Didier Coulomb, Director General of the International Institute of Refrigeration (IIR) Continue reading
Fethi Thabet, Telecommunications Engineer, City Councillor for Ariana, Tunisia, Continue reading
Ending hunger and ending food waste are both central to the aspirations of the Sustainable Development Goals (SDGs), the African Union’s AGENDA 2063 and the Malabo Declaration/AU regional priorities. The good news is we can tackle both simultaneously, argues Talentus Mthunzi from the Food, Agriculture, and Natural Resources Policy Analysis Network (FANRPAN).
Tom Arnold, Global Panel Member and Chair, EU Commission Task Force Rural Africa (TRFA) speaks to Farming First about how preventing food loss and waste across the value chain can improve nutritional and environmental outcomes.
“If food waste were a country,” says FAO, “it would be the third largest emitting country in the world”. But it is not just the planet that is experiencing a health crisis as a result of our food system.
Globally, one in three people are affected by the triple burden of malnutrition – a concern for 193 countries in the world: 264 million women are affected by iron-amenable anaemia, 462 million adults are underweight, and 1.9 billion adults are overweight or obese.
The prospect of feeding the extra 1 billion people by 2030 will require the scale and pace of food production to increase, placing further pressure on the system.
Reducing the quantity of the food lost during agricultural processes, storage and distribution, and that which is wasted by stores and consumers is instrumental to addressing both issues.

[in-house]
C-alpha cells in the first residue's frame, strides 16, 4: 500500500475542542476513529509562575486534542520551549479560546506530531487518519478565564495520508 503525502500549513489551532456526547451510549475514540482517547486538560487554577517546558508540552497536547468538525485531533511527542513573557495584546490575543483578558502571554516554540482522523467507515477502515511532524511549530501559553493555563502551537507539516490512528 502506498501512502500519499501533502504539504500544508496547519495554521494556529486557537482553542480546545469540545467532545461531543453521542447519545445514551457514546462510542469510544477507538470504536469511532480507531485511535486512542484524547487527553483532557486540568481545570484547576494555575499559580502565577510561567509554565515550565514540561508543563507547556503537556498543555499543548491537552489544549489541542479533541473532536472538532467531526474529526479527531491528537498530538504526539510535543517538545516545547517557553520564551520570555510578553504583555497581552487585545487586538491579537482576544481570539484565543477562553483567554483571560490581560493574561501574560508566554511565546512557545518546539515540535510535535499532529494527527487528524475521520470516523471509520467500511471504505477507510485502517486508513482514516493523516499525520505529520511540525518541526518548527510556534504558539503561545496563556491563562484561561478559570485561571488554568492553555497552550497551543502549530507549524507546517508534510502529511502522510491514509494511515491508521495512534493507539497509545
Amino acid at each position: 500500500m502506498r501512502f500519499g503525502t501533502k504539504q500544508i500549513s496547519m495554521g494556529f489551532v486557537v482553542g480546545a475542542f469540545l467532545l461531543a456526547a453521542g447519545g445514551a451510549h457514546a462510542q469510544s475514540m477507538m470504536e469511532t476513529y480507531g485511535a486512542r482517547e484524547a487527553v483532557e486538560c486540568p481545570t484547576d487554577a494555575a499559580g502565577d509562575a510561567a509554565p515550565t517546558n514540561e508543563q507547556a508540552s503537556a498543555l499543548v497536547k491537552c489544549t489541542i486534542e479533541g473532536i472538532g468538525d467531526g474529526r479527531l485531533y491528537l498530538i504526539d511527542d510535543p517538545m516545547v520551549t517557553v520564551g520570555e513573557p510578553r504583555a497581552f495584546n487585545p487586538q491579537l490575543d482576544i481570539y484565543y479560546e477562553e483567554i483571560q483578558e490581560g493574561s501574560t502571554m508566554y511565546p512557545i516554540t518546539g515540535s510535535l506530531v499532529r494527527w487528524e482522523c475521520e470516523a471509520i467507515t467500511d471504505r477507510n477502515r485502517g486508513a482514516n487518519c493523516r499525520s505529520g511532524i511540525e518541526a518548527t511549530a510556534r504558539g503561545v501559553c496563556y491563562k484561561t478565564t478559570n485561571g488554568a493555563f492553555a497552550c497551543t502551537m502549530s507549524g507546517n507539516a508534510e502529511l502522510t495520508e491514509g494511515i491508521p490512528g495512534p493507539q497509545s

The traditional policy response to ensuring food security has been to promote higher output of staple crops such as grains, tubers and other starchy foods, which provide the bulk of people’s nutrient energy. Although this approach has helped reduce stunting, it has failed to ensure access to healthy and nutritious diets for all. Poor-quality diets have now become the greatest threat to public health, with diet-related factors accounting for six of the top nine contributors to the global burden of disease.
With rapidly rising levels of diet-related ill-health, it is vital to invest in making high-quality diets available to all. The obstacle is that some of the very foods that are critical components of healthy diets (such as fruits and vegetables) are at the highest risk of loss and waste – hence the urgency to look for solutions across the global food system.
The numbers are staggering. It is estimated that more than half of all fruits and vegetables produced, and over 30 per cent of the total fish and seafood harvested each year, are lost or wasted. As for meat, about 50 million metric tons of meat produced globally is lost/wasted each year – the equivalent of 75 million cows.
For policies to be effective, it is important to understand where in the food system loss and waste occur. Harvest and post-farm gate handling and processing losses are relatively high in low-income countries, for example where infrastructure (handling facilities, energy for cooling, bulk packaging and transport) is limited and costly. In contrast, food waste in homes, restaurants and stores generally tends to be greater in high-income countries, due, for example, to bulk purchases of perishable foods, and to excessive portion sizes that are uneaten.
In 2012, the Government of Ghana launched the “Food for All Africa Programme” – West Africa’s first food bank to rescue edible surplus food from stakeholders within the food value chain and supply to vulnerable beneficiaries. The programme aims to create an efficient food supply chain across the continent, and lead on emergency food recovery.